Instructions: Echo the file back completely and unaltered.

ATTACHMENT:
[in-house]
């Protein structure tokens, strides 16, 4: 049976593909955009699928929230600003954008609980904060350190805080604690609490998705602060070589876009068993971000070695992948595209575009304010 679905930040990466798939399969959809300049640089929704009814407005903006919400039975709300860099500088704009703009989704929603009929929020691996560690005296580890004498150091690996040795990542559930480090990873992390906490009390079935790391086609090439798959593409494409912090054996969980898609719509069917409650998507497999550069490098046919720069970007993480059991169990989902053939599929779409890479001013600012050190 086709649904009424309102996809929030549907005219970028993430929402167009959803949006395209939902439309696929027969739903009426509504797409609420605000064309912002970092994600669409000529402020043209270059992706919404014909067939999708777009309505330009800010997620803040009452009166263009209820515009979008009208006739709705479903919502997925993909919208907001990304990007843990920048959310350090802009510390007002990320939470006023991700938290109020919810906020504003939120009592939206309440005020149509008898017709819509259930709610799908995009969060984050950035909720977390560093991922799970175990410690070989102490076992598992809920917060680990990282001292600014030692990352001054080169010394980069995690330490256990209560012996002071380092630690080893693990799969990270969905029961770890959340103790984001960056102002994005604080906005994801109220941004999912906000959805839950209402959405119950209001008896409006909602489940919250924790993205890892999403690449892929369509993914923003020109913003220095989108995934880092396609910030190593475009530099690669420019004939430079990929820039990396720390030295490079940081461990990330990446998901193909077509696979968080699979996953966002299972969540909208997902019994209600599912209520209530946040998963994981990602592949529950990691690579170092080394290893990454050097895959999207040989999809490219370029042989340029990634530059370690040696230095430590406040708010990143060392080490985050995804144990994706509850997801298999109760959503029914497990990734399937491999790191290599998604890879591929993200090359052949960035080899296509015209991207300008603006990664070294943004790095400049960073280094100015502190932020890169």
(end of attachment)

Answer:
[in-house]
């Protein structure tokens, strides 16, 4: 049976593909955009699928929230600003954008609980904060350190805080604690609490998705602060070589876009068993971000070695992948595209575009304010 679905930040990466798939399969959809300049640089929704009814407005903006919400039975709300860099500088704009703009989704929603009929929020691996560690005296580890004498150091690996040795990542559930480090990873992390906490009390079935790391086609090439798959593409494409912090054996969980898609719509069917409650998507497999550069490098046919720069970007993480059991169990989902053939599929779409890479001013600012050190 086709649904009424309102996809929030549907005219970028993430929402167009959803949006395209939902439309696929027969739903009426509504797409609420605000064309912002970092994600669409000529402020043209270059992706919404014909067939999708777009309505330009800010997620803040009452009166263009209820515009979008009208006739709705479903919502997925993909919208907001990304990007843990920048959310350090802009510390007002990320939470006023991700938290109020919810906020504003939120009592939206309440005020149509008898017709819509259930709610799908995009969060984050950035909720977390560093991922799970175990410690070989102490076992598992809920917060680990990282001292600014030692990352001054080169010394980069995690330490256990209560012996002071380092630690080893693990799969990270969905029961770890959340103790984001960056102002994005604080906005994801109220941004999912906000959805839950209402959405119950209001008896409006909602489940919250924790993205890892999403690449892929369509993914923003020109913003220095989108995934880092396609910030190593475009530099690669420019004939430079990929820039990396720390030295490079940081461990990330990446998901193909077509696979968080699979996953966002299972969540909208997902019994209600599912209520209530946040998963994981990602592949529950990691690579170092080394290893990454050097895959999207040989999809490219370029042989340029990634530059370690040696230095430590406040708010990143060392080490985050995804144990994706509850997801298999109760959503029914497990990734399937491999790191290599998604890879591929993200090359052949960035080899296509015209991207300008603006990664070294943004790095400049960073280094100015502190932020890169």